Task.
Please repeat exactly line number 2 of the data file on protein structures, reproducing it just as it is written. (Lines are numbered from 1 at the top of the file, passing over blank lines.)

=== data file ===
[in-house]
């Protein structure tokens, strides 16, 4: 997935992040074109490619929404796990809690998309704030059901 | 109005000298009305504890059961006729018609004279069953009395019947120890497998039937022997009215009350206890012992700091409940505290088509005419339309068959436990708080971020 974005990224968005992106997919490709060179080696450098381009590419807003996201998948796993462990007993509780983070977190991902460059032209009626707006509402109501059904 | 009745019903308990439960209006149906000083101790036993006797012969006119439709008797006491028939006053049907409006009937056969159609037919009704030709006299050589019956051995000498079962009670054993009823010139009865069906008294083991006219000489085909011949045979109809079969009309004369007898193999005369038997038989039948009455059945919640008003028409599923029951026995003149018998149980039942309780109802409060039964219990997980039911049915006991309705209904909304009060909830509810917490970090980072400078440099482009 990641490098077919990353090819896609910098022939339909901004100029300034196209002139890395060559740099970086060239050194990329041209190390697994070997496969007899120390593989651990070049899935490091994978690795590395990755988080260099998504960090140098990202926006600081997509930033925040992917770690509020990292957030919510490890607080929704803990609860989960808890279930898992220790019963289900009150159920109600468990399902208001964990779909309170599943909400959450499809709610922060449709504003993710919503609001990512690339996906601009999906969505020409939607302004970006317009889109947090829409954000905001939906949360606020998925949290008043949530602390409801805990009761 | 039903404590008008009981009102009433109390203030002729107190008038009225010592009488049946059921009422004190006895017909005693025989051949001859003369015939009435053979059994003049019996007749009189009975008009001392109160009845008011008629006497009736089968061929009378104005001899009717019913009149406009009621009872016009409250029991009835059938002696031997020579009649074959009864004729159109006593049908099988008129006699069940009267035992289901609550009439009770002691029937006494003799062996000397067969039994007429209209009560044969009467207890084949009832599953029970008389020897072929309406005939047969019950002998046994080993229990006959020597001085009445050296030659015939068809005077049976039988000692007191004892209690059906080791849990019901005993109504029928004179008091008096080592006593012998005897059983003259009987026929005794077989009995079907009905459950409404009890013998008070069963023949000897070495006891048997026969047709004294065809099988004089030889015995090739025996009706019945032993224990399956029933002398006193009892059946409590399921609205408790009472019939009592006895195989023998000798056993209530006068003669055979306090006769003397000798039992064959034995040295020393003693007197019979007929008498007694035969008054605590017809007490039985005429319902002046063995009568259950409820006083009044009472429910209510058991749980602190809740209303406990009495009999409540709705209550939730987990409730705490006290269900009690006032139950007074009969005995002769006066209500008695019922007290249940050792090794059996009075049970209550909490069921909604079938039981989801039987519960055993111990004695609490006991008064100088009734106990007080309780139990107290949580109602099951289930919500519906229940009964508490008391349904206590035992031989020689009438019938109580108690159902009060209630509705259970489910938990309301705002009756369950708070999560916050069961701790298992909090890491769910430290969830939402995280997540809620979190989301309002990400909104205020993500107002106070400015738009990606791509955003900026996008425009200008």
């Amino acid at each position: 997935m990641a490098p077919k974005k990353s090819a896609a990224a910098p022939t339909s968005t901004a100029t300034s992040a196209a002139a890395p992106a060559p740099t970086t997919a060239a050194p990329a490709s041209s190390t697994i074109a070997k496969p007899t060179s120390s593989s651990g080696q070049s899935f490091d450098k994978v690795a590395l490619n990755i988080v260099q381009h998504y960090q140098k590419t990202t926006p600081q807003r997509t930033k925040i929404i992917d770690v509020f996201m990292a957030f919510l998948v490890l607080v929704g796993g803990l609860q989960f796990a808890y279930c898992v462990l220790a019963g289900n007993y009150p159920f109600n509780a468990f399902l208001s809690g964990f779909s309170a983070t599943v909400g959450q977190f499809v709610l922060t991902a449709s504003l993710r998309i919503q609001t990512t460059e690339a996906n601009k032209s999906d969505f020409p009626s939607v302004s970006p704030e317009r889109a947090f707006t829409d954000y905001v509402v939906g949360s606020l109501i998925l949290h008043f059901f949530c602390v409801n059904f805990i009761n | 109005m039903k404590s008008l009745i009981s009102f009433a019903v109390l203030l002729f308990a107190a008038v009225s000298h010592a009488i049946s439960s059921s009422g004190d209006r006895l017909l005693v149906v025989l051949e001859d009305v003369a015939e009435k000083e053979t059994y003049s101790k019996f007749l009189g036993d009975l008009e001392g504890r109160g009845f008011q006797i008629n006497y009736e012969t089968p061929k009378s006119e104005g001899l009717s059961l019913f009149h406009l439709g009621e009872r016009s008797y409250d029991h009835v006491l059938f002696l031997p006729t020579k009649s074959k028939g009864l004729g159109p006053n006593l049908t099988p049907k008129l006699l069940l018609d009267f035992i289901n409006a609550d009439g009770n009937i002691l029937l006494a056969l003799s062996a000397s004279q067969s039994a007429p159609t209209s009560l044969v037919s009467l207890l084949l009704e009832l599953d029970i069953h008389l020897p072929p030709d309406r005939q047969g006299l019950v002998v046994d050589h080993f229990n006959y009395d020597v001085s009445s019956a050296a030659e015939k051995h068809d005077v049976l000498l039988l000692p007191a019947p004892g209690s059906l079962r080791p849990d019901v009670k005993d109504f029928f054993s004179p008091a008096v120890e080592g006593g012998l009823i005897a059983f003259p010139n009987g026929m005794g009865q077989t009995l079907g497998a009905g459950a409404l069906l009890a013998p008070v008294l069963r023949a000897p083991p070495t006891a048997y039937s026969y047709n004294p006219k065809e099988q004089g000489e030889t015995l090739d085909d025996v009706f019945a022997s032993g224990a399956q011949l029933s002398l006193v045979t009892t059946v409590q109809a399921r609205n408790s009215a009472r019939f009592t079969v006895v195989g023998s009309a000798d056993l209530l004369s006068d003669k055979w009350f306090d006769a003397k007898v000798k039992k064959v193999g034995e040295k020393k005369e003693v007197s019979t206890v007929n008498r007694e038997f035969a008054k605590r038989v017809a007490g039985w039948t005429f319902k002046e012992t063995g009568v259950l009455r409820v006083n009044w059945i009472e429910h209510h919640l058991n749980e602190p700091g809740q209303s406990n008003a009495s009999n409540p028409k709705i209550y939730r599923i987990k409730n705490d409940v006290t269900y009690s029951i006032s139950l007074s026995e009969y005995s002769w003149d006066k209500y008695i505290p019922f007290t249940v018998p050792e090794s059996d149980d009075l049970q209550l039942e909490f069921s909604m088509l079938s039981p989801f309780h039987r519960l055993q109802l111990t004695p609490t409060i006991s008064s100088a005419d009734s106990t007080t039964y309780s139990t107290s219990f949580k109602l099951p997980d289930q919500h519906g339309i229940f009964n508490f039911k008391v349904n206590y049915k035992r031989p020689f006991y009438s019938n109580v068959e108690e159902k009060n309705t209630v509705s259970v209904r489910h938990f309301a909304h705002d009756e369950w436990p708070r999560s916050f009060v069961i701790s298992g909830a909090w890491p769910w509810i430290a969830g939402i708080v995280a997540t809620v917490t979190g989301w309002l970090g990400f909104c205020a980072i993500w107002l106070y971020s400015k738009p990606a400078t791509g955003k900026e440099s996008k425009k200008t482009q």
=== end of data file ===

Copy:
């Protein structure tokens, strides 16, 4: 997935992040074109490619929404796990809690998309704030059901 | 109005000298009305504890059961006729018609004279069953009395019947120890497998039937022997009215009350206890012992700091409940505290088509005419339309068959436990708080971020 974005990224968005992106997919490709060179080696450098381009590419807003996201998948796993462990007993509780983070977190991902460059032209009626707006509402109501059904 | 009745019903308990439960209006149906000083101790036993006797012969006119439709008797006491028939006053049907409006009937056969159609037919009704030709006299050589019956051995000498079962009670054993009823010139009865069906008294083991006219000489085909011949045979109809079969009309004369007898193999005369038997038989039948009455059945919640008003028409599923029951026995003149018998149980039942309780109802409060039964219990997980039911049915006991309705209904909304009060909830509810917490970090980072400078440099482009 990641490098077919990353090819896609910098022939339909901004100029300034196209002139890395060559740099970086060239050194990329041209190390697994070997496969007899120390593989651990070049899935490091994978690795590395990755988080260099998504960090140098990202926006600081997509930033925040992917770690509020990292957030919510490890607080929704803990609860989960808890279930898992220790019963289900009150159920109600468990399902208001964990779909309170599943909400959450499809709610922060449709504003993710919503609001990512690339996906601009999906969505020409939607302004970006317009889109947090829409954000905001939906949360606020998925949290008043949530602390409801805990009761 | 039903404590008008009981009102009433109390203030002729107190008038009225010592009488049946059921009422004190006895017909005693025989051949001859003369015939009435053979059994003049019996007749009189009975008009001392109160009845008011008629006497009736089968061929009378104005001899009717019913009149406009009621009872016009409250029991009835059938002696031997020579009649074959009864004729159109006593049908099988008129006699069940009267035992289901609550009439009770002691029937006494003799062996000397067969039994007429209209009560044969009467207890084949009832599953029970008389020897072929309406005939047969019950002998046994080993229990006959020597001085009445050296030659015939068809005077049976039988000692007191004892209690059906080791849990019901005993109504029928004179008091008096080592006593012998005897059983003259009987026929005794077989009995079907009905459950409404009890013998008070069963023949000897070495006891048997026969047709004294065809099988004089030889015995090739025996009706019945032993224990399956029933002398006193009892059946409590399921609205408790009472019939009592006895195989023998000798056993209530006068003669055979306090006769003397000798039992064959034995040295020393003693007197019979007929008498007694035969008054605590017809007490039985005429319902002046063995009568259950409820006083009044009472429910209510058991749980602190809740209303406990009495009999409540709705209550939730987990409730705490006290269900009690006032139950007074009969005995002769006066209500008695019922007290249940050792090794059996009075049970209550909490069921909604079938039981989801039987519960055993111990004695609490006991008064100088009734106990007080309780139990107290949580109602099951289930919500519906229940009964508490008391349904206590035992031989020689009438019938109580108690159902009060209630509705259970489910938990309301705002009756369950708070999560916050069961701790298992909090890491769910430290969830939402995280997540809620979190989301309002990400909104205020993500107002106070400015738009990606791509955003900026996008425009200008």